In terms of negatives, he sometimes got stood up at the line which meant that runs to his side were bottled up. Again, that’s a leverage issue. On a few plays, he didn’t get his pad level down and was driven back into the backfield, but that was rare.

Penalties are a concern too, so let’s consider them separately.

Penalties

Giacomini had 12 penalties in 18 games in 2012 and another seven in 12 games in 2013. The concern is that, much like Colon, he’s not going to help the team if he’s getting flagged all the time.

In 2012, he had three false starts, four unnecessary roughness penalties and five holding penalties. The good news is that he cut out the roughness penalties completely in 2013, perhaps showing signs of maturity and leadership. He had four false starts in 12 games in 2013, which perhaps isn’t that bad when you consider how many personnel changes there were.

In terms of holding penalties in 2013, he was flagged for four although one was clearly called on the wrong player because he was double teaming with JR Sweezy and barely engaged as Sweezy dragged his man down. Of the other three, two came on key seal blocks on the backside where the play went for a huge gain (24 and 37 yards) and he was only just on the wrong side of the rules. One of these two was a really late flag and a bit dubious. The other just saw him unable to sustain his block quite long enough. The third hold was a ridiculous call. He made a great block, driving his man all the way over to the sideline and to the ground and they were wrestling on the floor nowhere near the action.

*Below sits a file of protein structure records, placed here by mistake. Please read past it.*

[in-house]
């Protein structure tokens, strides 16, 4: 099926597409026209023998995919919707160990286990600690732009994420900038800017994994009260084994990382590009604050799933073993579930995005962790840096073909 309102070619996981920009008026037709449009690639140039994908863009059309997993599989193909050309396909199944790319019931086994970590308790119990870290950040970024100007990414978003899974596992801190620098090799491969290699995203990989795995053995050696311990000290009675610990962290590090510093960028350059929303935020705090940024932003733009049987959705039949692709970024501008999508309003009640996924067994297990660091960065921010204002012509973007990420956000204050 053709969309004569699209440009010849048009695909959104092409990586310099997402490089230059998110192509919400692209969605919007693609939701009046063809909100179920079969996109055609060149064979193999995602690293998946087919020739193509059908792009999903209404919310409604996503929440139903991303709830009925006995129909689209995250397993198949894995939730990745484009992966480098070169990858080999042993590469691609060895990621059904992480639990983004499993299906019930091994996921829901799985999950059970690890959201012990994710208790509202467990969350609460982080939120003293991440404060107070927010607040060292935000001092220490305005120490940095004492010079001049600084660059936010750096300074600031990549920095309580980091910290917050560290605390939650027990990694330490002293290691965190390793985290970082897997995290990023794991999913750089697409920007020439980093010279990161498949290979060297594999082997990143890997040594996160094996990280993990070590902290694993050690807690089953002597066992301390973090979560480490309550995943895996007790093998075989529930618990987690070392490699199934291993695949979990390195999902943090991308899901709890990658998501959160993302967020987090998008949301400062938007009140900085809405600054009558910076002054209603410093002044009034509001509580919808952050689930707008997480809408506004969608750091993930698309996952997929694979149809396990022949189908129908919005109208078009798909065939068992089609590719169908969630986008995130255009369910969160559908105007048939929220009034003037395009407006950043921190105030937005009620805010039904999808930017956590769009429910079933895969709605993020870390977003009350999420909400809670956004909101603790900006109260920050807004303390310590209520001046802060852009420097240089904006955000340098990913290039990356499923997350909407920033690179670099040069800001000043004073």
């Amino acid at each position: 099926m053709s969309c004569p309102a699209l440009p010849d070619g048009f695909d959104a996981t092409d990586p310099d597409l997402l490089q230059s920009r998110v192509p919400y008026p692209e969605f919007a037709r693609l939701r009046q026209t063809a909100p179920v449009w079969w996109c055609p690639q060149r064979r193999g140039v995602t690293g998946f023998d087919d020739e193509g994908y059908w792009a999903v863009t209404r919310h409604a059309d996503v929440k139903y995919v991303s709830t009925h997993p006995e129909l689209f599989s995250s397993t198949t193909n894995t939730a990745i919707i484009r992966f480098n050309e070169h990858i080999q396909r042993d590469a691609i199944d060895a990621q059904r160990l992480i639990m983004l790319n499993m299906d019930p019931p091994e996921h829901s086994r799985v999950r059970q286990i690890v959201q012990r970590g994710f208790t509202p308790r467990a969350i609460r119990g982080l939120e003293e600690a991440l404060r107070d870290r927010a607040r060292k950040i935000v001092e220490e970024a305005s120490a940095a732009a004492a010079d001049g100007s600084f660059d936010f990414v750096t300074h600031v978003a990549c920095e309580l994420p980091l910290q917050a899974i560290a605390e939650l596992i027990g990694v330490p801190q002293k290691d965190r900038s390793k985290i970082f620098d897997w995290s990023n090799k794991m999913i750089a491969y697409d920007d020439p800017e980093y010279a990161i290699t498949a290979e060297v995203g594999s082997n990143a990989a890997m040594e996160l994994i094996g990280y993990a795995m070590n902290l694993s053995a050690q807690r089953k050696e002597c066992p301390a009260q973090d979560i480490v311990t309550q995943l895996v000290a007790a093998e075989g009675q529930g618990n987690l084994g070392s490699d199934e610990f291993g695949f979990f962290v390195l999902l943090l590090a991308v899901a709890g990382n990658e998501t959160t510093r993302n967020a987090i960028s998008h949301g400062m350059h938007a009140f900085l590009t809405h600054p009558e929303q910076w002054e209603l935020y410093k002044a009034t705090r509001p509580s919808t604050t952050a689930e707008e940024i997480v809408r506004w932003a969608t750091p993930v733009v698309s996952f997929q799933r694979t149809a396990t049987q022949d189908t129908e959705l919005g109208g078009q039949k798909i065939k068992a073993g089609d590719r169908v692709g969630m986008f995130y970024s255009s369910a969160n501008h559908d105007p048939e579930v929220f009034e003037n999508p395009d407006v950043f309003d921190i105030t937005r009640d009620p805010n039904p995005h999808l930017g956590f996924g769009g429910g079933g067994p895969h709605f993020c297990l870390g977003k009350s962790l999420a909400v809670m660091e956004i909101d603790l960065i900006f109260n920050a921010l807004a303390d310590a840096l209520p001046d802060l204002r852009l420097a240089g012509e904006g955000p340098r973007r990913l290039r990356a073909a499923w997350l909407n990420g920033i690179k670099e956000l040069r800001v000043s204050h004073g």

On this basis, I’m less concerned about penalties than I was based on the numbers alone, but obviously you have to factor in the Jets’ propensity for getting shafted by questionable officiating and accept that his aggressiveness is going to cause some penalties to arise.

Pass Protection

Despite his positive pass blocking grade from PFF, Giacomini was all the way down in 61st place for pass blocking efficiency for the regular season. Without even looking at the film, we can rationalize this because Russell Wilson spends more time scrambling around than any other quarterback. Clearly there would be more instances than usual of Giacomini’s man registering a pressure long after most quarterbacks would already have got the ball out. With the way PFF’s rankings work, you would receive a higher negative grade if beaten cleanly or badly. Obviously Giacomini didn’t get beaten badly as often as some of the players who gave up equivalent amounts of pressure. That’s a good sign.

Also a good sign: He gave up four sacks and only one quarterback hit. That’s really good. Like, really good. Austin Howard only gave up two sacks, but he surrendered 15 hits. Of course, Wilson is elusive and adept at avoiding being hit, but it’s not like Wilson never got hit. The rest of the Seahawks linemen, backs and tight ends (excluding Giacomini) combined to give up 23 hits, the same amount as the rest of the Jets (excluding Howard).

In addition, whether it’s because the line gelled, he got past his injury or whatever, Giacomini’s pass protection numbers really improved in the postseason. He gave up no sacks or hits and just four pressures in three games, giving him the third best postseason pass blocking efficiency in the NFL.